Tamir Jackson's collegiate basketball career remembered
We can learn a lot about people not only from their words and actions, but also from their tweets. Last September, Tamir Jackson tweeted in the wake of the announcement that former Rice student Arsalan Kazemi would be the sixth member of the basketball team to leave the school.
"People all over and even supporters are going to count us out but I'm going to stand by my team and school," Jackson tweeted.
Six months later, the senior point guard of the Rice men's basketball team has played his final game for the Owls. Jackson leaves behind a legacy not only as one of the best players in the program's history, but also as a young man who honored his commitment to his team and his school, refusing to put his head down when the going got tough.
Jackson came from a world that did not stress loyalty. As an alumnus of St. Benedict's Preparatory School in Newark, Jackson learned to play the game among many players headed to Division I college teams and the NBA, like former alumnus J.R. Smith of the New York Knicks. His school, among others, breeds these players but also participates in the rapid turnover of these same athletes. Many young men who attend these schools transfer to best position themselves for future offers, paying little regard to team loyalty.
This makes it all the more exceptional that Jackson, who played for years among the best high school players in the nation, has for so long maintained his steadfast commitment to Head Coach Ben Braun and the Owls.
Surrounded by the tumultuous environment of self-interested players changing schools constantly, Jackson has always put the program first. Jackson signed with the Owls in the early signing period during his recruitment, remaining true to his commitment when Bowl Championship Series programs came with offers later in the process.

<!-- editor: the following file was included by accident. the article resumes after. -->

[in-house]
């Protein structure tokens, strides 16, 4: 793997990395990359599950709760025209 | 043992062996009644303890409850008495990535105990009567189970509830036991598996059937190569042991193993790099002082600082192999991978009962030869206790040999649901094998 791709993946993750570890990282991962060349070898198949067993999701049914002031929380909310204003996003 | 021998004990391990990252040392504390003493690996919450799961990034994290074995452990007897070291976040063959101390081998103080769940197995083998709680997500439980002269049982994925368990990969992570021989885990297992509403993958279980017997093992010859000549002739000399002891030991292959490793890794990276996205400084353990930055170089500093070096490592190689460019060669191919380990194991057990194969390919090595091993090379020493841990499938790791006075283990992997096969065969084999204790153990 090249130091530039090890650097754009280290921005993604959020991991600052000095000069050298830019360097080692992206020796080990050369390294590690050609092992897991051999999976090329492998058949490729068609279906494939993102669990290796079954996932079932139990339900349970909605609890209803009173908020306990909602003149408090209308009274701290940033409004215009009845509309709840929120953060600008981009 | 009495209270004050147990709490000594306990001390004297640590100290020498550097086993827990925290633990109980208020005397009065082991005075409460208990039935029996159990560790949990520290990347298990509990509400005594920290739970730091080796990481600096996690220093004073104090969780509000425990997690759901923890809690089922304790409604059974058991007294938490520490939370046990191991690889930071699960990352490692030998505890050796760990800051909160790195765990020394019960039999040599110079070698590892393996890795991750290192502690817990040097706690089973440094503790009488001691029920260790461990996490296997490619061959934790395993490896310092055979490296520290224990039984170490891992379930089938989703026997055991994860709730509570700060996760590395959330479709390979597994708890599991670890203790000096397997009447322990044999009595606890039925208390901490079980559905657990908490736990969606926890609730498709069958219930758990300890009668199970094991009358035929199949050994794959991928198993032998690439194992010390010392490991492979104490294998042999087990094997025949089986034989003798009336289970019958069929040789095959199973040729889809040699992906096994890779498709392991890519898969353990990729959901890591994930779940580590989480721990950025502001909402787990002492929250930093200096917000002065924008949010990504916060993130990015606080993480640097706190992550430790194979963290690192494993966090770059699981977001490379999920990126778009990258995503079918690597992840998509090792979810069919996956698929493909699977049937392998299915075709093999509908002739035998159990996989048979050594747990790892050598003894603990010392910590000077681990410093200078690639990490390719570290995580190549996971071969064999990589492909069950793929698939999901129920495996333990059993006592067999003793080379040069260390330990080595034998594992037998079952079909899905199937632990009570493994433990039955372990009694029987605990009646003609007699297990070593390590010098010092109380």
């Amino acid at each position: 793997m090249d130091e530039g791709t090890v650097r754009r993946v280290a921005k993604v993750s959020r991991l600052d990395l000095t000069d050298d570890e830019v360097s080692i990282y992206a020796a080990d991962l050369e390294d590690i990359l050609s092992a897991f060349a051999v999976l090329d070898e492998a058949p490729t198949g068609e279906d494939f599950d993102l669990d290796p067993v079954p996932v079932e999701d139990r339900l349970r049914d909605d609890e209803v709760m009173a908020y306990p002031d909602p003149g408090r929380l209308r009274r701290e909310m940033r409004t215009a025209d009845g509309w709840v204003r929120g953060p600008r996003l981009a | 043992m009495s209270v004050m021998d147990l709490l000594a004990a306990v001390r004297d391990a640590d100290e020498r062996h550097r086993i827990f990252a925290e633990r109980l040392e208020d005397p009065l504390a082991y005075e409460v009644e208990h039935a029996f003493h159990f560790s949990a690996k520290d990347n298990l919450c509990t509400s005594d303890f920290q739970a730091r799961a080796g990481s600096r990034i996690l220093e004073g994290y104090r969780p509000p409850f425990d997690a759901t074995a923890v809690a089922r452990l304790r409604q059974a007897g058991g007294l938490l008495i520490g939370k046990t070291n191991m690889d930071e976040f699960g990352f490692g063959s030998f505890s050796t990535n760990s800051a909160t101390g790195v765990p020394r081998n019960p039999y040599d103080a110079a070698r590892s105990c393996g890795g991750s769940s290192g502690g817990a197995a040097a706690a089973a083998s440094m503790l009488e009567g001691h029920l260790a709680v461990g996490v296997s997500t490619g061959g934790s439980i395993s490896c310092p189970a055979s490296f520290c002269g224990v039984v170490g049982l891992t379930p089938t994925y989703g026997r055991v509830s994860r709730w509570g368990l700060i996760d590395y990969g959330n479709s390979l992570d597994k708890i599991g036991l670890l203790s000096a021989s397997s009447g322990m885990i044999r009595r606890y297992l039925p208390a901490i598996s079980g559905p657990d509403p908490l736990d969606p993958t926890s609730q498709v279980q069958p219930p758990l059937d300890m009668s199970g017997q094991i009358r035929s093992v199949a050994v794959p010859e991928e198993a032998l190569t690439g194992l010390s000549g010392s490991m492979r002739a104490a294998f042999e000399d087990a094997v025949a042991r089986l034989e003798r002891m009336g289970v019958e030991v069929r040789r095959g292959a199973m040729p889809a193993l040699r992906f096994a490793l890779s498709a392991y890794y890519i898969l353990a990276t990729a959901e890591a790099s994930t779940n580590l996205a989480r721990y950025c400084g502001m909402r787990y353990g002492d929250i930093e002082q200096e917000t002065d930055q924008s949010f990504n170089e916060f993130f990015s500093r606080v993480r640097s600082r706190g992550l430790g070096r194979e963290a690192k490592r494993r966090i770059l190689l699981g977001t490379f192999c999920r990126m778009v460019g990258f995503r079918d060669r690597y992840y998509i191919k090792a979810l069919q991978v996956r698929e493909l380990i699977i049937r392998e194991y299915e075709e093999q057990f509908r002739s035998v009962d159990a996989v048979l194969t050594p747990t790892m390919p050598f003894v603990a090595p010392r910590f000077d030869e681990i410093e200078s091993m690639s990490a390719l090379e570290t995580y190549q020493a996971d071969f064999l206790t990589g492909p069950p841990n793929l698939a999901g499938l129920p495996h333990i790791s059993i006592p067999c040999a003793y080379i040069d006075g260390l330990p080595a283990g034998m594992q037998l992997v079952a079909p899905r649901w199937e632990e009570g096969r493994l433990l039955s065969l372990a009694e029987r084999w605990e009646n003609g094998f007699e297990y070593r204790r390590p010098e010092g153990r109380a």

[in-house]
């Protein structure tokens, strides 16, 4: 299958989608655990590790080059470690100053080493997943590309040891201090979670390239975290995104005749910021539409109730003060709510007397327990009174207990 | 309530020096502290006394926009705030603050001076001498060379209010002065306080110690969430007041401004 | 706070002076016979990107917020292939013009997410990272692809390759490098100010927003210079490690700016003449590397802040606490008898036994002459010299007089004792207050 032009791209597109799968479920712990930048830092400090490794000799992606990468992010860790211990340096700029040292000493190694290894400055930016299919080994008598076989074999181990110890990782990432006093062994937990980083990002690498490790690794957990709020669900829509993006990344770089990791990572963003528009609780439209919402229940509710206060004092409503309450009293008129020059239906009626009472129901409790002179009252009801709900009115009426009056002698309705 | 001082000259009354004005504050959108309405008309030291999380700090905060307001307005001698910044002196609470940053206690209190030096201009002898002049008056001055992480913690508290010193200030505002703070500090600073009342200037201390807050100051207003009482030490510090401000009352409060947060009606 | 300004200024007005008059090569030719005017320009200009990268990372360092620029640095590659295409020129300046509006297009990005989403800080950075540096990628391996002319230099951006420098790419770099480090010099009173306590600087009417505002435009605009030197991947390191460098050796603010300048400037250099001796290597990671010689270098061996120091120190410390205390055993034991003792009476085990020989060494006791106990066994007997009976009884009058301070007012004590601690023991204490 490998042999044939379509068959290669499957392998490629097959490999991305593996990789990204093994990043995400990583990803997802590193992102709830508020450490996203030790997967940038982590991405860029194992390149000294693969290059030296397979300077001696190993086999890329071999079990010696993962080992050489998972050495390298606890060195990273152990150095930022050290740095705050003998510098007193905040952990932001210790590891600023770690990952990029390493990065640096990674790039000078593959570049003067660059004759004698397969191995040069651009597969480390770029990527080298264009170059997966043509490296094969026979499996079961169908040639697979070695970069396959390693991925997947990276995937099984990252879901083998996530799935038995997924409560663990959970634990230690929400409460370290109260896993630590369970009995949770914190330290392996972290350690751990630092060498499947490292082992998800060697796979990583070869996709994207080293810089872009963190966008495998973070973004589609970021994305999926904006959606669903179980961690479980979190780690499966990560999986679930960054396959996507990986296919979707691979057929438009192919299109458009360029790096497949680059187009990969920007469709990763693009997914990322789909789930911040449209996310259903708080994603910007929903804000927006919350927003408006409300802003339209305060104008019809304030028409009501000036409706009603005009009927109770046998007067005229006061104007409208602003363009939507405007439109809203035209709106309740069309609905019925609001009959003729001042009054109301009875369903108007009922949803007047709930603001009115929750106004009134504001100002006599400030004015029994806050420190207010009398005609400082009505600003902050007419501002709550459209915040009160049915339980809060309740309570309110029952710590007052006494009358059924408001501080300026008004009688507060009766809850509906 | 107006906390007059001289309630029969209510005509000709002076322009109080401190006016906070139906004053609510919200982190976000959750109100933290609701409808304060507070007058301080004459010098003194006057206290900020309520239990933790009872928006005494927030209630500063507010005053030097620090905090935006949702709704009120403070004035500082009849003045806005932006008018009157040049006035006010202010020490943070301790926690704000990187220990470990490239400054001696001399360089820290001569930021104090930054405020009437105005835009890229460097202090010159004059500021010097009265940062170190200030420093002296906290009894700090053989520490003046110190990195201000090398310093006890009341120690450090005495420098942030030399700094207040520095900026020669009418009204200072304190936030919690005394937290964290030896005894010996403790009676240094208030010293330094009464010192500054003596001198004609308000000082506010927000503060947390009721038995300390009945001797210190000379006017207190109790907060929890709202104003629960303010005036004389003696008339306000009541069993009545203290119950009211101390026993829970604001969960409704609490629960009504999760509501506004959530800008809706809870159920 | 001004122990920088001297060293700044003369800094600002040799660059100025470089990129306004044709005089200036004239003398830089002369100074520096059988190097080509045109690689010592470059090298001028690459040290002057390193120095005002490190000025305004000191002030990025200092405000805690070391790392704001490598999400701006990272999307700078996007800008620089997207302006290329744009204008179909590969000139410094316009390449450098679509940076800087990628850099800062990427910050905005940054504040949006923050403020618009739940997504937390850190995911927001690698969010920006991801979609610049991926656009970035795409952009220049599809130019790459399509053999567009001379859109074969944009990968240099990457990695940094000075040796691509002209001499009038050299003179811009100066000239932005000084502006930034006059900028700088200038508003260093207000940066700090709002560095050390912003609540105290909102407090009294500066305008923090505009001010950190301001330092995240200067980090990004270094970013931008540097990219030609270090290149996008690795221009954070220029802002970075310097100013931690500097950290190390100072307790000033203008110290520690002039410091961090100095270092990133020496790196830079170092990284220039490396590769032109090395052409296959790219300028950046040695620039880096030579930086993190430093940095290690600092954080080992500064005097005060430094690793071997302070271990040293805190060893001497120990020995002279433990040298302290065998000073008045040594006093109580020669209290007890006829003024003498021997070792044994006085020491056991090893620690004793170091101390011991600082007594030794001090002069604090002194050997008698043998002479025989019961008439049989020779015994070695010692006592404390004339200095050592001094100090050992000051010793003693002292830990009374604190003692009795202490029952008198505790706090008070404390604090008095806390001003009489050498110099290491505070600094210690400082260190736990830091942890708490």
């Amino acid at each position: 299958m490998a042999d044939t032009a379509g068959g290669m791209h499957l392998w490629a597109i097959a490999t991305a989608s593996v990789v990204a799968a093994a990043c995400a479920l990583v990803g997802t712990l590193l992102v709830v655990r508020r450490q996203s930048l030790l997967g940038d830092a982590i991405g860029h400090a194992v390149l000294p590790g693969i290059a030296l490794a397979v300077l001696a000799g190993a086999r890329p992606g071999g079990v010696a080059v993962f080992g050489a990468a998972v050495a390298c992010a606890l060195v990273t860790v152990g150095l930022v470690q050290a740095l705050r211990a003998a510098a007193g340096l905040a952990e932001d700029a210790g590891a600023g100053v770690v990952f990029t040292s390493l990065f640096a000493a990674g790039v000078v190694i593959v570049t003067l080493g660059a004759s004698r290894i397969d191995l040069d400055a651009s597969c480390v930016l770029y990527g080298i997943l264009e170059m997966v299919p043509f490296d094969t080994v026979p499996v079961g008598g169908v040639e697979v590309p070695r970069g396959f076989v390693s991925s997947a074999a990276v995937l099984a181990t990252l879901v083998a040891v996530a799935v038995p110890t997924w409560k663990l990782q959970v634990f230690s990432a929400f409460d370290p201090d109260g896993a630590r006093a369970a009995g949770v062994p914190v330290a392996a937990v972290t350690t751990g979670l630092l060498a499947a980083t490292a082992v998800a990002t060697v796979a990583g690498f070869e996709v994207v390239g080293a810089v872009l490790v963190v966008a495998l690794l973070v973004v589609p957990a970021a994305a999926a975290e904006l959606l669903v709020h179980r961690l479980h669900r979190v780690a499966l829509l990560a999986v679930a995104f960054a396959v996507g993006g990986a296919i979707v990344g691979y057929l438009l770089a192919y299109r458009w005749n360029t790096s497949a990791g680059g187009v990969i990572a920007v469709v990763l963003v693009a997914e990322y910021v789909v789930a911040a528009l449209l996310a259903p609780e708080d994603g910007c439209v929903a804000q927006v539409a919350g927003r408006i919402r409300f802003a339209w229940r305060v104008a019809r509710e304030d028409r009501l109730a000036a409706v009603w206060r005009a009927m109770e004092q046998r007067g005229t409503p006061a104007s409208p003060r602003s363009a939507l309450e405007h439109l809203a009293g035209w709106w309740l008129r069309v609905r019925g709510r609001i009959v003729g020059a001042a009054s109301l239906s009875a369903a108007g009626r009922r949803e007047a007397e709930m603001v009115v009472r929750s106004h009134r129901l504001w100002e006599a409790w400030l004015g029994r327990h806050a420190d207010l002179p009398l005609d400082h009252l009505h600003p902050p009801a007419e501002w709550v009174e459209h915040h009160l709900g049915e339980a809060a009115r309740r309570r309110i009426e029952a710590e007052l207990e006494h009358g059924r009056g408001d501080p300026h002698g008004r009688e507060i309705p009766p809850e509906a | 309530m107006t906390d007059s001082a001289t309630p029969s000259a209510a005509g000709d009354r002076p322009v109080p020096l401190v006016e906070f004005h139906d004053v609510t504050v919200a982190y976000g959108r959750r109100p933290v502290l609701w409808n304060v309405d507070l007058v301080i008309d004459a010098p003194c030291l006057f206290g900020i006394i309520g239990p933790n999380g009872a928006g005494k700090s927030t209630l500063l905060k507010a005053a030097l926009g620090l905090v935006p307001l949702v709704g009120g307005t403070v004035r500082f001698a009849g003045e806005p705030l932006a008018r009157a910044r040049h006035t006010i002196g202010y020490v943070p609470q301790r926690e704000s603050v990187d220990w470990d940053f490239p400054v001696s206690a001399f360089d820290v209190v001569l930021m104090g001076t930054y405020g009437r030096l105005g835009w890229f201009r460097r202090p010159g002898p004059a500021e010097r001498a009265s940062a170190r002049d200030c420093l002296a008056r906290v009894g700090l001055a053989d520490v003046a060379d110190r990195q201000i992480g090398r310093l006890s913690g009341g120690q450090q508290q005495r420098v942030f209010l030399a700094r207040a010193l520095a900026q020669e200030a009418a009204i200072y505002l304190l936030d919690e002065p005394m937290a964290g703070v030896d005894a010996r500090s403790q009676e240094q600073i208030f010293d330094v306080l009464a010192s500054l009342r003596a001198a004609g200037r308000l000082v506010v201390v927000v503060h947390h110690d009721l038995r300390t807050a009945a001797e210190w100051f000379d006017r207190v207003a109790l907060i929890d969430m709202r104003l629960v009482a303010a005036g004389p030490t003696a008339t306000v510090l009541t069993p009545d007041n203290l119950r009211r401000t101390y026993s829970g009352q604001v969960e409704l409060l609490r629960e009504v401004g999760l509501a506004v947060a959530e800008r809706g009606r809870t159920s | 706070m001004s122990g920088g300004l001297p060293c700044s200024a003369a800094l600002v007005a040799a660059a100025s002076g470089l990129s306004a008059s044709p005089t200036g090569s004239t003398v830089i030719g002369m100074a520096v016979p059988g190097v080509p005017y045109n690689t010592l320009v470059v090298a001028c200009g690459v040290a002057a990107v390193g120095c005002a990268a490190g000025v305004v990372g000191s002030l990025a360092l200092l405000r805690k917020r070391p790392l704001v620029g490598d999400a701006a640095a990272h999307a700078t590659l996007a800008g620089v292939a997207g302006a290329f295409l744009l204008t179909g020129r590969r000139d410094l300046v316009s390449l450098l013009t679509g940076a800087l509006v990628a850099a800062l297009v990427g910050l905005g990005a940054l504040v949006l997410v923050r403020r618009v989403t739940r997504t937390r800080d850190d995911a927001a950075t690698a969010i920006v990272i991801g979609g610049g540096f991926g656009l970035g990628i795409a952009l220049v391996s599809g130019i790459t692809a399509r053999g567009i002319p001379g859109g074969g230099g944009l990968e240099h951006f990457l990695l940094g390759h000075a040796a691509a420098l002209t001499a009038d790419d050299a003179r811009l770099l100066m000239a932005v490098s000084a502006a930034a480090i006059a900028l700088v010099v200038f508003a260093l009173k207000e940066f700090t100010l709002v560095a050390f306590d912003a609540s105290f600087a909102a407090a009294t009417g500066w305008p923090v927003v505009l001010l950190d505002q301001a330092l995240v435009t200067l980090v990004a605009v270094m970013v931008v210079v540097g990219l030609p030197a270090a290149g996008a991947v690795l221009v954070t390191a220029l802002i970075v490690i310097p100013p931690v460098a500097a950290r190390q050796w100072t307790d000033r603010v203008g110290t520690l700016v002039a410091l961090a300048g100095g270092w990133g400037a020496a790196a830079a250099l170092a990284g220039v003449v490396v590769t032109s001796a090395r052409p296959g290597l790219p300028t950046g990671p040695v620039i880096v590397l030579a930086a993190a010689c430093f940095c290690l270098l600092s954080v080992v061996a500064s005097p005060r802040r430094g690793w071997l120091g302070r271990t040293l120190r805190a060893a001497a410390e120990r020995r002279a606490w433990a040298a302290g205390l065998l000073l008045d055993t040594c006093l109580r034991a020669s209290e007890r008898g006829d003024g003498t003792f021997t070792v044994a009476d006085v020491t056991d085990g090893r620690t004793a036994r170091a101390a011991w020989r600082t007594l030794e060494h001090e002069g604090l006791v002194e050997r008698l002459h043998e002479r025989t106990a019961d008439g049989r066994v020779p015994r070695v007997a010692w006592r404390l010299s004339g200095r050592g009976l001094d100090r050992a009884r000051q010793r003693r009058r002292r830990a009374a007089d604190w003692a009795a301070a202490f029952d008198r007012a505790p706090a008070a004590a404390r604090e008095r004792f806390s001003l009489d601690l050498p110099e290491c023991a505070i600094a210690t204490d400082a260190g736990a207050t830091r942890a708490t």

Jackson started from day one with the Owls, becoming the only player on the 2009-10 team to start every game of the season. As a sophomore, Jackson adjusted to a move off the ball, since he was forced to play more as a shooting guard than a point guard with an incoming crop of freshmen. Jackson took the changes in stride, leading the Owls in scoring during conference play while taking a young contingent of guards under his wing. As a junior, Jackson was again the guiding force for a stable of freshmen. His individual numbers took a hit, but the team's performance improved drastically, as the Owls won 19 games, finished .500 in the league and made a run to the CollegeInsider.com Tournament quarterfinal.
Then, over the months leading up to a highly anticipated senior season, the bottom fell out. Six of the team's nine returning scorers left the Rice program to pursue other basketball opportunities, both at the collegiate and professional levels. But, as his tweet indicates, Jackson never expressed any doubts about playing out his senior season with Braun and the Rice Owls.
After a 77-71 loss on Jackson's Senior Night last Saturday, the Owls end the regular season at a disappointing 5-24, needing to make a run at this week's Conference USA Tournament to keep Jackson's college career alive. But in last Saturday's game, as has been the case all season long, the final score does not reflect the effort and dedication that Jackson has put forth for his school.
With his team trailing University of Tulsa by 10 with under a minute left, Jackson attacked the rim and drew a foul while converting a layup. During the next possession, it was Jackson again, playing in his typically relentless style, who got into the lane and scored to keep hope alive. Trailing by as many as 20 points in the second half, Jackson rallied the Owls to within four in the closing seconds. Tulsa called a timeout, reorganized and put away the short-handed Owls for a six-point victory. But Jackson left everything on the court, setting a career-high with 30 points in his final game in front of the home crowd at Tudor Fieldhouse.
After the game, Jackson was as humble as ever, heaping praise upon his teammates for their hard work and resilience.
"I'm just glad to be a part of this team and play with these guys," Jackson said. "They never let me down, and I'm never going to let them down. We just fight as a team and stay together- all the time."
Jackson is the first player in the program's history to play over 4,000 minutes in a career. He ranks sixth all time in points scored, fourth in assists and fourth in steals. Jackson is only the second player in school history to rank in the top 10 in each of those three statistics. Based on those numbers, Jackson graduates from Rice University as one of the best basketball players in the history of the school.
Jackson has always led not through his performance, or his words, or even his Tweets, but through his effort and commitment to Rice University. Thank you Tamir, for putting your school above all else and for remaining devoted to a program at a level where loyalty is taken for granted.
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